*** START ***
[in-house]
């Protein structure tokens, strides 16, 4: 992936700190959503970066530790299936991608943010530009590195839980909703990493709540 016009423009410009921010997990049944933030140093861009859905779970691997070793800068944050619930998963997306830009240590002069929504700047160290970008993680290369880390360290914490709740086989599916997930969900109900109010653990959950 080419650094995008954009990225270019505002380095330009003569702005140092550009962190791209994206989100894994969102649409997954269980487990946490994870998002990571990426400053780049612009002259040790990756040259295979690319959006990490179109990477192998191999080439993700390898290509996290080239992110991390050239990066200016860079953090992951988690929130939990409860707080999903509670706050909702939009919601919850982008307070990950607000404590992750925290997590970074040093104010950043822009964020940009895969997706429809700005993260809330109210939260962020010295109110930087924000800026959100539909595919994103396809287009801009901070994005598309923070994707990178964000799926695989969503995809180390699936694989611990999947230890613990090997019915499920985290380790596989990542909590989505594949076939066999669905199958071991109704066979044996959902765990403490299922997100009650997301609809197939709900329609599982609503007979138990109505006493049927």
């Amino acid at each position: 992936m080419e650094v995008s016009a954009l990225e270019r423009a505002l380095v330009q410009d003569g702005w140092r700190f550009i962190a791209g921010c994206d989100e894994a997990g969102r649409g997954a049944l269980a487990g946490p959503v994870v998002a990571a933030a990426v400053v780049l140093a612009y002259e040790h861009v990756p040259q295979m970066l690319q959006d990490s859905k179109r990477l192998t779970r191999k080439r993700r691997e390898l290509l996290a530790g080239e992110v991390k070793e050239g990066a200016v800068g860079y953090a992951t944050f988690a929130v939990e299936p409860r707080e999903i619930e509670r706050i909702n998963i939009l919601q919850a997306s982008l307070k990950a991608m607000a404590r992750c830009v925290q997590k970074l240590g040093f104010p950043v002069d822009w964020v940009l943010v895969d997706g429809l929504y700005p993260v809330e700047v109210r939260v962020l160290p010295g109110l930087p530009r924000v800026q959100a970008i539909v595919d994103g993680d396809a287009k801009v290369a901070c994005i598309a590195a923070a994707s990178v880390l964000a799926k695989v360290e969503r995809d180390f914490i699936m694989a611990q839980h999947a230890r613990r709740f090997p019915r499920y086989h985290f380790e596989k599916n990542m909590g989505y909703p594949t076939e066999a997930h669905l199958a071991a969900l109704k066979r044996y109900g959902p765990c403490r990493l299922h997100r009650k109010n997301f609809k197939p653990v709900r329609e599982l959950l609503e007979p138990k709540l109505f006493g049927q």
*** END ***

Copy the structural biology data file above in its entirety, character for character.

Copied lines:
[in-house]
């Protein structure tokens, strides 16, 4: 992936700190959503970066530790299936991608943010530009590195839980909703990493709540 016009423009410009921010997990049944933030140093861009859905779970691997070793800068944050619930998963997306830009240590002069929504700047160290970008993680290369880390360290914490709740086989599916997930969900109900109010653990959950 080419650094995008954009990225270019505002380095330009003569702005140092550009962190791209994206989100894994969102649409997954269980487990946490994870998002990571990426400053780049612009002259040790990756040259295979690319959006990490179109990477192998191999080439993700390898290509996290080239992110991390050239990066200016860079953090992951988690929130939990409860707080999903509670706050909702939009919601919850982008307070990950607000404590992750925290997590970074040093104010950043822009964020940009895969997706429809700005993260809330109210939260962020010295109110930087924000800026959100539909595919994103396809287009801009901070994005598309923070994707990178964000799926695989969503995809180390699936694989611990999947230890613990090997019915499920985290380790596989990542909590989505594949076939066999669905199958071991109704066979044996959902765990403490299922997100009650997301609809197939709900329609599982609503007979138990109505006493049927």
């Amino acid at each position: 992936m080419e650094v995008s016009a954009l990225e270019r423009a505002l380095v330009q410009d003569g702005w140092r700190f550009i962190a791209g921010c994206d989100e894994a997990g969102r649409g997954a049944l269980a487990g946490p959503v994870v998002a990571a933030a990426v400053v780049l140093a612009y002259e040790h861009v990756p040259q295979m970066l690319q959006d990490s859905k179109r990477l192998t779970r191999k080439r993700r691997e390898l290509l996290a530790g080239e992110v991390k070793e050239g990066a200016v800068g860079y953090a992951t944050f988690a929130v939990e299936p409860r707080e999903i619930e509670r706050i909702n998963i939009l919601q919850a997306s982008l307070k990950a991608m607000a404590r992750c830009v925290q997590k970074l240590g040093f104010p950043v002069d822009w964020v940009l943010v895969d997706g429809l929504y700005p993260v809330e700047v109210r939260v962020l160290p010295g109110l930087p530009r924000v800026q959100a970008i539909v595919d994103g993680d396809a287009k801009v290369a901070c994005i598309a590195a923070a994707s990178v880390l964000a799926k695989v360290e969503r995809d180390f914490i699936m694989a611990q839980h999947a230890r613990r709740f090997p019915r499920y086989h985290f380790e596989k599916n990542m909590g989505y909703p594949t076939e066999a997930h669905l199958a071991a969900l109704k066979r044996y109900g959902p765990c403490r990493l299922h997100r009650k109010n997301f609809k197939p653990v709900r329609e599982l959950l609503e007979p138990k709540l109505f006493g049927q």